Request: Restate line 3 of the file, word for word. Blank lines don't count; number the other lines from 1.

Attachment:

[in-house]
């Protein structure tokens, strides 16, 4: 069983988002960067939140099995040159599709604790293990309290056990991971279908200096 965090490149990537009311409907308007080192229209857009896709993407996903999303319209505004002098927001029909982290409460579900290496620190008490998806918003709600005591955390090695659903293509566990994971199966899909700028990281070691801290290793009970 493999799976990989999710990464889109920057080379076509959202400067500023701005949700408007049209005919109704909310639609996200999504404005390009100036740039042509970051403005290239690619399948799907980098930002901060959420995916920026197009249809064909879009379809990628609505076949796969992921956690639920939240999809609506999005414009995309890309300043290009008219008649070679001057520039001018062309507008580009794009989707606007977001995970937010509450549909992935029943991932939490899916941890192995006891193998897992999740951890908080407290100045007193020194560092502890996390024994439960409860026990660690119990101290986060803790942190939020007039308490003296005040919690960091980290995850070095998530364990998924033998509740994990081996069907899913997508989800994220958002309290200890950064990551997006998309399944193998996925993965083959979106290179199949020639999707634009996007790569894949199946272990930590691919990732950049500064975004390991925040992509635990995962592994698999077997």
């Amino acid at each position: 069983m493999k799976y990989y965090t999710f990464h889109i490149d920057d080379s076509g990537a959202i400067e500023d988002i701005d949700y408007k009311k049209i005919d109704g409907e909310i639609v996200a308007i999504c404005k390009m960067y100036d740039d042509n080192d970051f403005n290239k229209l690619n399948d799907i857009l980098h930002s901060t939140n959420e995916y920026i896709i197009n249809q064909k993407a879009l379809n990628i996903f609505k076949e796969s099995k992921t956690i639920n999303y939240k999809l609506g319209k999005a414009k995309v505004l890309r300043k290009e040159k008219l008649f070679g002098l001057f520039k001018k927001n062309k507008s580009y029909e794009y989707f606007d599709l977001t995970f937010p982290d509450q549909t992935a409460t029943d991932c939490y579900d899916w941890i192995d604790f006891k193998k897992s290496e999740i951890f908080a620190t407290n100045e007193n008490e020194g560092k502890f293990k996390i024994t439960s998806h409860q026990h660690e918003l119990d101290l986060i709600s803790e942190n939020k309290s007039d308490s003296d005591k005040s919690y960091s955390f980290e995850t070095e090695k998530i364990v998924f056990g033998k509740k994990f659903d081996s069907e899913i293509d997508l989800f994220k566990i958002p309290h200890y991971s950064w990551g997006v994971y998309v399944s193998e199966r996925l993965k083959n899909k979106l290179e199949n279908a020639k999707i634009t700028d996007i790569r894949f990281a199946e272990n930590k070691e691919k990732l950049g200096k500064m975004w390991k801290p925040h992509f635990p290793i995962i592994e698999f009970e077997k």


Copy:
């Amino acid at each position: 069983m493999k799976y990989y965090t999710f990464h889109i490149d920057d080379s076509g990537a959202i400067e500023d988002i701005d949700y408007k009311k049209i005919d109704g409907e909310i639609v996200a308007i999504c404005k390009m960067y100036d740039d042509n080192d970051f403005n290239k229209l690619n399948d799907i857009l980098h930002s901060t939140n959420e995916y920026i896709i197009n249809q064909k993407a879009l379809n990628i996903f609505k076949e796969s099995k992921t956690i639920n999303y939240k999809l609506g319209k999005a414009k995309v505004l890309r300043k290009e040159k008219l008649f070679g002098l001057f520039k001018k927001n062309k507008s580009y029909e794009y989707f606007d599709l977001t995970f937010p982290d509450q549909t992935a409460t029943d991932c939490y579900d899916w941890i192995d604790f006891k193998k897992s290496e999740i951890f908080a620190t407290n100045e007193n008490e020194g560092k502890f293990k996390i024994t439960s998806h409860q026990h660690e918003l119990d101290l986060i709600s803790e942190n939020k309290s007039d308490s003296d005591k005040s919690y960091s955390f980290e995850t070095e090695k998530i364990v998924f056990g033998k509740k994990f659903d081996s069907e899913i293509d997508l989800f994220k566990i958002p309290h200890y991971s950064w990551g997006v994971y998309v399944s193998e199966r996925l993965k083959n899909k979106l290179e199949n279908a020639k999707i634009t700028d996007i790569r894949f990281a199946e272990n930590k070691e691919k990732l950049g200096k500064m975004w390991k801290p925040h992509f635990p290793i995962i592994e698999f009970e077997k």